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Public health and public health nurses are our first line of defense when it comes to health.

Public health is the science of keeping our communities and populations healthy – through disease prevention and response, disaster response and emergency preparedness, and preventing food and water contamination.

Public health nurses play a critical role in keeping our communities healthy and safe – from working with moms to ensure babies have a healthy start, to providing immunizations, to disease prevention and response.


Public health funding

Providing public health services is a shared state and local responsibility. Yet new, complex threats and recession budget cuts have made it harder for the public health system to protect and serve Washington's families and communities.

An adequate, stable, and long-term funding source for public health has long been a top priority for WSNA because public health and public health nursing are the foundation of our health care system. It’s time to rebuild our public health services to keep our communities safe, reduce costs for taxpayers, and protect our local economy.

In the 2017 state legislative session, the legislature provided a new, one-time $12 million investment in core public health services. This seed money is essential to support Foundational Public Health Services, especially as it struggles to address the spiking rates of communicable disease across our state. While this new investment is helpful, it is a drop in the bucket toward adequately funding Washington’s public health system to ensure it can track, respond to and prevent disease outbreaks.

Washington State Legislature invests a new $12 million in public health

June 30, 2017 – In its final budget, the Legislature provided $12 million in new one-time funding for public health – the first new investment in our state’s public health agencies since 2006. Of the $12 million:

  • $10 million is allocated to local health jurisdictions to improve their ability to address communicable disease monitoring and prevention, and chronic disease and injury prevention; and,
  • $2 million is appropriated to the Washington State Department of Health as part of Foundational Public Health Services.

Opioids

We see the effects of the opioid epidemic in our communities, hospitals and clinics.

Federal, state and local governments are responding to the opioid epidemic with initiatives aimed at preventing opioid abuse, identifying effective treatments, and preventing deaths from overdoses.

The Washington State Nurses Association and the American Nurses Association have both taken action to support these efforts.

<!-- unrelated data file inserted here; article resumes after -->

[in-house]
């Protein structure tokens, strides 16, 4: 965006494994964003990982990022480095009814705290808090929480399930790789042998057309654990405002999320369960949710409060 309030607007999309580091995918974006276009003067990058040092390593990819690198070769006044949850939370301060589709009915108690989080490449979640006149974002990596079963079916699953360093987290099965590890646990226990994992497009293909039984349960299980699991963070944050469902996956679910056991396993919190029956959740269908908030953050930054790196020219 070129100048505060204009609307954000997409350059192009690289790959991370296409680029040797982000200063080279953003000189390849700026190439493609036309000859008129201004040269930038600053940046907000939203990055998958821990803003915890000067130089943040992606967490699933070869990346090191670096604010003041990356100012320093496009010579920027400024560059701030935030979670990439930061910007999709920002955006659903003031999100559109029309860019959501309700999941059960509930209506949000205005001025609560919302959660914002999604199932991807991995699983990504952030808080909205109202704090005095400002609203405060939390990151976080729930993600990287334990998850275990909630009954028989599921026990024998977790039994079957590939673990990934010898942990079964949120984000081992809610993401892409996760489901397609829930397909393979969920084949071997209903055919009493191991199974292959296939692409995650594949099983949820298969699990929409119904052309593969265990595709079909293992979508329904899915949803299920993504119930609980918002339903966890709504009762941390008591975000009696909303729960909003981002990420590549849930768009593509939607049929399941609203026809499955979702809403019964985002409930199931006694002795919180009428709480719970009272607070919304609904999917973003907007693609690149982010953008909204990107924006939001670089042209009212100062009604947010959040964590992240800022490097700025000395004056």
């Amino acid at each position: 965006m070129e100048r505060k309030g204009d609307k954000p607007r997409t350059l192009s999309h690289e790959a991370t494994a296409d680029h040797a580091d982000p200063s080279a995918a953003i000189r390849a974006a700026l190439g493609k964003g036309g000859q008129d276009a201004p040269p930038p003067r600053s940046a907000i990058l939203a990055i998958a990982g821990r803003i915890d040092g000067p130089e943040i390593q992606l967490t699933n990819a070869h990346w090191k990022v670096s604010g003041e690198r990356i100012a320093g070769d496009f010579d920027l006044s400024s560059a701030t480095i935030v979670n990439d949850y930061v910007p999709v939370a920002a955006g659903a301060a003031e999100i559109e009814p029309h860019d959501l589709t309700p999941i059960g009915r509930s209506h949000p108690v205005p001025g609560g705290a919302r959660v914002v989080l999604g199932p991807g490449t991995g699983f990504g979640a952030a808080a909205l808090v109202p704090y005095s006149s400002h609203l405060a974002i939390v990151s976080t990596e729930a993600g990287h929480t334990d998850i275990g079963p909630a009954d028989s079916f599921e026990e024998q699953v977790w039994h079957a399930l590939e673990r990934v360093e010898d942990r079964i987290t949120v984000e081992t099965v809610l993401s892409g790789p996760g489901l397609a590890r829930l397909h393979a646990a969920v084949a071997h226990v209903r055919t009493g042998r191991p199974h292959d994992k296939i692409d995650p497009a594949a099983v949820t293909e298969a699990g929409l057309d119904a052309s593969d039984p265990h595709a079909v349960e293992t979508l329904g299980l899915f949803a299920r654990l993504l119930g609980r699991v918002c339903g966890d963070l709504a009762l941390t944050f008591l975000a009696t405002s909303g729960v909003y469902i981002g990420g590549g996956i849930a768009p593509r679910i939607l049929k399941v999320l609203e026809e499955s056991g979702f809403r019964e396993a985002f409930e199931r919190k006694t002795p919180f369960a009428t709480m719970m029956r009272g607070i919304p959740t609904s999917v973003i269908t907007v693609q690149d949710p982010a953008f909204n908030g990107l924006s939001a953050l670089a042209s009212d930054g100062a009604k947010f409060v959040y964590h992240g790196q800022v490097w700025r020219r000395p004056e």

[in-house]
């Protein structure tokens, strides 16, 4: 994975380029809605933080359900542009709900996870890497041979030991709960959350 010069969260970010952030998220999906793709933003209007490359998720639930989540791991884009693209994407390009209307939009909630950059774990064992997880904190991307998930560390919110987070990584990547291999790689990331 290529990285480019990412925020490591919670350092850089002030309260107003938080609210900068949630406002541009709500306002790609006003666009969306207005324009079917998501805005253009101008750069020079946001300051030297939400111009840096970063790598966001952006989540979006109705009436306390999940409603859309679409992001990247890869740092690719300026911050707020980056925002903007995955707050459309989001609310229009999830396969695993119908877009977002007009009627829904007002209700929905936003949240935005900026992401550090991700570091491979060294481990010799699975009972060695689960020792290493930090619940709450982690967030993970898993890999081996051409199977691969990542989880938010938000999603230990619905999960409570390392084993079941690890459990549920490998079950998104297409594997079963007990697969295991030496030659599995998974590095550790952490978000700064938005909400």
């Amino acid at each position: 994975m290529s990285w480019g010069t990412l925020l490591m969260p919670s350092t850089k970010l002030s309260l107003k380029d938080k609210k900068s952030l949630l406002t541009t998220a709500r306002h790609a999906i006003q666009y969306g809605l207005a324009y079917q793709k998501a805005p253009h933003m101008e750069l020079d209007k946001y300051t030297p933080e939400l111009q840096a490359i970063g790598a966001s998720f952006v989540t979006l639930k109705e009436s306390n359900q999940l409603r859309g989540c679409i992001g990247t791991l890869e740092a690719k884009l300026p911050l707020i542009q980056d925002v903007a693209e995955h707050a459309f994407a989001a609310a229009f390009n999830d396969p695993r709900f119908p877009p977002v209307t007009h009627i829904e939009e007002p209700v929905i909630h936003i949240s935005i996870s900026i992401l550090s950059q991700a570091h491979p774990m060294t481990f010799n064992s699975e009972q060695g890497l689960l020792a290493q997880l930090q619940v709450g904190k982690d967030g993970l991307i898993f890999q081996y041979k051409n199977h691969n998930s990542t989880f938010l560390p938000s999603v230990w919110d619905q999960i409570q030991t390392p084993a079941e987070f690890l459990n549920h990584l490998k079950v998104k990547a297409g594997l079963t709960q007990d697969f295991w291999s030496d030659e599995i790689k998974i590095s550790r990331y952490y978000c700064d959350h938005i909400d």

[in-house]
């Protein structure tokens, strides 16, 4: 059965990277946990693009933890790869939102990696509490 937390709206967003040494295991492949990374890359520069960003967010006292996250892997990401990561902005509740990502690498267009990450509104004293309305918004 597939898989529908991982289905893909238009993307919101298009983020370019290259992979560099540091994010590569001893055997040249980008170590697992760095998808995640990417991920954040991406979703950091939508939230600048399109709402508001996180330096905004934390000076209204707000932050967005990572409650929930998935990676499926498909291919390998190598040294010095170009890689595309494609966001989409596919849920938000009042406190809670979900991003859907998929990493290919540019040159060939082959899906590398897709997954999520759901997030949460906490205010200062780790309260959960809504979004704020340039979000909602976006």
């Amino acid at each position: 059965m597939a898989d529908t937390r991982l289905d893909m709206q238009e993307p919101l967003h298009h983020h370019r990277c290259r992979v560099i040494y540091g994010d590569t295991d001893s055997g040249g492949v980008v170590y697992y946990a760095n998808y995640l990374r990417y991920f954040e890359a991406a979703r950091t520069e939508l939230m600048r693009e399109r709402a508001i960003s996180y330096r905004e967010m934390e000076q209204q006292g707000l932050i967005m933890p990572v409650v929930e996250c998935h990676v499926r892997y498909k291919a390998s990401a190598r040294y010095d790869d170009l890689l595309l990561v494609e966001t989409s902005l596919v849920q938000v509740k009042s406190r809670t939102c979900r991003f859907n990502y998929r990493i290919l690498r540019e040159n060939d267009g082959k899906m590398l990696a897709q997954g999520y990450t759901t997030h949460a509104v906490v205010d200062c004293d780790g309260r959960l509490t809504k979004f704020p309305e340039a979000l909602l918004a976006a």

WSNA and the Washington State Interagency Opioid Working Plan

WSNA is among the stakeholders in our state who have expressed a particular interest in and commitment to addressing opioid use and overdose prevention in support of the WA State Interagency Opioid Working Plan. This plan is the state’s comprehensive strategy to reduce morbidity and mortality associated with opioids. State government agencies, local health departments, professional groups and community organizations are working together to implement the priority goals, strategies and actions contained in the plan.

Resources:


Current initiatives

Public Health is Essential

WSNA is a key partner in the Public Health is Essential campaign aimed at educating lawmakers and the public about the critical work of our state and local public health agencies – and why that work needs stable, adequate funding to protect our families and communities.

Foundational Public Health Services

Washington state has led the nation in developing the Foundational Public Health Services (FPHS) framework which identifies core public health services that must be available to every resident of the state, no matter where they live. In addition to the core services, the FPHS model identifies a group of cross-cutting capabilities and infrastructure that must be in place to support the delivery of core services. The FPHS framework also recognizes that in addition to core services and capabilities, local health departments must implement other services to meet community-driven needs.

Additionally, the statewide FPHS work has identified modernization needs within Washington state’s public health system. This includes the need to streamline operations across the state to be more effective and efficient by implementing shared services – where smaller local health departments might share services or contract with a larger local health department for some needs.


Resources